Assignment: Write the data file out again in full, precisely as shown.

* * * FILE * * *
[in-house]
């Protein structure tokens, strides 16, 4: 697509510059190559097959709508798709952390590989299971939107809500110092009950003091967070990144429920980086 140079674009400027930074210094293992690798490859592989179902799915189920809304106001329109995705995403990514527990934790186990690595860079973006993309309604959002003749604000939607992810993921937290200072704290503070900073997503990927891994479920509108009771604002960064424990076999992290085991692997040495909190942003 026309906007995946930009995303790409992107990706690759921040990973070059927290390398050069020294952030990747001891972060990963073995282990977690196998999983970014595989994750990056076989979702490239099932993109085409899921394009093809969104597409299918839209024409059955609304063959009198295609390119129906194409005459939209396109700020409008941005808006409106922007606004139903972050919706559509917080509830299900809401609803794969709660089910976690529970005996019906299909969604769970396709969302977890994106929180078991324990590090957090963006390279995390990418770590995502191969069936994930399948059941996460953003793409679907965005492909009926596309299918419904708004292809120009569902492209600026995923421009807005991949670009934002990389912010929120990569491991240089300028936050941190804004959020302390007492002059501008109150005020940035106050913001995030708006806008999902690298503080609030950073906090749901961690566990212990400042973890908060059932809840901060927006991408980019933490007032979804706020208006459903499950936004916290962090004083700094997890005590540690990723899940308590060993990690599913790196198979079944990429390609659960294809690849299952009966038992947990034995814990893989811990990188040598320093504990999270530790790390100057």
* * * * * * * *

[in-house]
């Protein structure tokens, strides 16, 4: 697509510059190559097959709508798709952390590989299971939107809500110092009950003091967070990144429920980086 140079674009400027930074210094293992690798490859592989179902799915189920809304106001329109995705995403990514527990934790186990690595860079973006993309309604959002003749604000939607992810993921937290200072704290503070900073997503990927891994479920509108009771604002960064424990076999992290085991692997040495909190942003 026309906007995946930009995303790409992107990706690759921040990973070059927290390398050069020294952030990747001891972060990963073995282990977690196998999983970014595989994750990056076989979702490239099932993109085409899921394009093809969104597409299918839209024409059955609304063959009198295609390119129906194409005459939209396109700020409008941005808006409106922007606004139903972050919706559509917080509830299900809401609803794969709660089910976690529970005996019906299909969604769970396709969302977890994106929180078991324990590090957090963006390279995390990418770590995502191969069936994930399948059941996460953003793409679907965005492909009926596309299918419904708004292809120009569902492209600026995923421009807005991949670009934002990389912010929120990569491991240089300028936050941190804004959020302390007492002059501008109150005020940035106050913001995030708006806008999902690298503080609030950073906090749901961690566990212990400042973890908060059932809840901060927006991408980019933490007032979804706020208006459903499950936004916290962090004083700094997890005590540690990723899940308590060993990690599913790196198979079944990429390609659960294809690849299952009966038992947990034995814990893989811990990188040598320093504990999270530790790390100057």